Avi WordCraft blog

“Less is more.”

typewriter wordsYears ago—so many that I was typing on a portable typewriter—I had a deadline to meet. It involved finishing a book, and then typing it and delivering it by a certain day. Soon.  

(I wish I could remember which book, but I can’t.)  

I asked if I could use a friend’s out-of-town summer bungalow and took off a week from my librarian’s job. All permissions granted, hither I went and finished the draft of the book. Then, with only twenty-four hours till the deadline, I set my alarm for early the next day, got up, and commenced typing. Three hundred or so pages.  

(This was in the day when writing was legitimately considered a form of physical labor.)  

I began typing at six AM. At about three PM my hands were hurting so badly that I knew if I stopped, my fingers would lock, and I’d not be able to type anymore. At eight that night, or thereabouts, I finished the job.   

(My aching hands could not type for a week. I was lucky not to get carpal tunnel syndrome.)  

I got the manuscript in but that’s not the point of this tale. The truth is typing that way improved my text.  

Surely you have noticed that with the almost universal usage of computers books have gotten longer, and bigger. That’s because when you typed on a manual typewriter—see above—you had an enormous incentive to cut your text. I know I did.  

And this is the moral of today’s sermon: These days you can almost always make your work shorter, tighter. Computers make writing sloppy. Bloated. Computers have high-calorie counts. 

Now I admit I have a fondness for tight writing. Hammett, Hemingway, Simenon, and Chandler, were my mentors. Yes, noir fiction. Not the stories as such, but the writing. It was not the dead bodies I liked but the lack of dead words. Loved it. Still do.   

(Read my not-really-memoir, Catch You Later, Traitor .)  

This all comes to mind because the other day I was trying to decide why I didn’t like what I was writing. I decided that the writing was bad. Bad in what way? Prolix. Wordy. Excessive verbiage. Longwinded. Rambling.  

(I’m pleased that there are so many words for overwriting.)  

So, I did what I so often do: I went through the text and tried to cut every unnecessary word/sentence/paragraph. In the past, when I have written a big—forty thousand word–book, I arbitrarily set a goal of cutting five thousand words. Or something. Maybe more.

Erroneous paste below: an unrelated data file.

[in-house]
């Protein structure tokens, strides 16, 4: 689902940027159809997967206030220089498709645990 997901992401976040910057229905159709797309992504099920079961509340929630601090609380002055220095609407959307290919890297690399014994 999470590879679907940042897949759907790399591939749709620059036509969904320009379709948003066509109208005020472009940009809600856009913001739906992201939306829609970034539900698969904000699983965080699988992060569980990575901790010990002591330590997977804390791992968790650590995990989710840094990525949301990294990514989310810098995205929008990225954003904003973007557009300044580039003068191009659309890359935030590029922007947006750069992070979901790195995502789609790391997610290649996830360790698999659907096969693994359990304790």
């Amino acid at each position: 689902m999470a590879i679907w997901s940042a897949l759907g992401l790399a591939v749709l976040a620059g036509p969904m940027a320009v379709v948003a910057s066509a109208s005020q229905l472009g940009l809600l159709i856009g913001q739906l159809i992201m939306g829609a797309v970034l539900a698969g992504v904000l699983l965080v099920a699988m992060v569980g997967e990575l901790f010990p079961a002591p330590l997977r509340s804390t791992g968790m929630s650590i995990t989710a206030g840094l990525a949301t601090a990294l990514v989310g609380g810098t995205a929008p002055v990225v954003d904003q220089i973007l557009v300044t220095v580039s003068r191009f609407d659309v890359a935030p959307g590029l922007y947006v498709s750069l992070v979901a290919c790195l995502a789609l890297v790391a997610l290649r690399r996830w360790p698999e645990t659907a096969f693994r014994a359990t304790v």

(Computers, as if to apologize for the excesses they promote, have word counters! Sort of a built-in word-watcher plan.)  

When you rewrite, keep in mind the well-known phrase made popular by designer and architect Ludwig Mies van der Rohe: “Less is more.” Far from Shakespeare’s “the unkindest cut of all,” making your text clean, lean, and tight is the kindest cut of all.  

Your readers will thank you.  

(Maybe your will hands, too.) 

4 thoughts on ““Less is more.””

  1. So interesting that computers contribute to overwriting. Now what contributes to the overuse of
    Jumping back & forth in time? Hardly any linear stories anymore—maybe I need to read more children’s lit

    Reply
    • @Cathy Bonnell, I agree there’s an overuse of time jumping. It’s rarely done effectively, and I find myself as a reader skipping ahead to keep the story linear, then going back to read the “second” story. Sometimes the same goes for two narrators (in different times or the same).

      Reply
  2. It’s cool to know you’re so proud of that book and you really nailed the shot heard ’round the world. I had all kinds of baseball history books and VHS’s as a kid. I think Ken Burns even did a history of baseball; it was 8 tapes and I watched all of them!! Look at me getting all verbose and off topic! But seriously, that girl was so cute with her little tagline of Catch You Later Traitor. I’ll never forget her and it’s much more fun than Season of Suspicion. God, that was a great book. My daughter and I loved it so much. Speaking of traitor books and since I’m on a computer and I’m already too long for a comment, I might as well keep going. You really nailed it with The Traitor’s Gate, too. Your narrator just killed it with the father’s acting, “Your finest room, of course.” I love you so much and thank you for all the laughter and warm memories you have given me with my daughter. I could never repay you, but maybe I’ll cut down on words in the future and just say thank you 🙂

    Reply
  3. Competitive typing dates to an era when typewriter manufacturers held competitions at places like Madison Square Garden. The events drew thousands, but popularity waned after the first half of the 20th century.

    In 2008, though, the TypeRacer website went up and drew a devoted community. Now, there are multiple websites where users log scores over 200 words per minute and an Ultimate Typing Championship. It’s a “grass-roots movement,” one said. “It seems like this special thing that some people want to keep secret and special and tight-knit.”

    Reply

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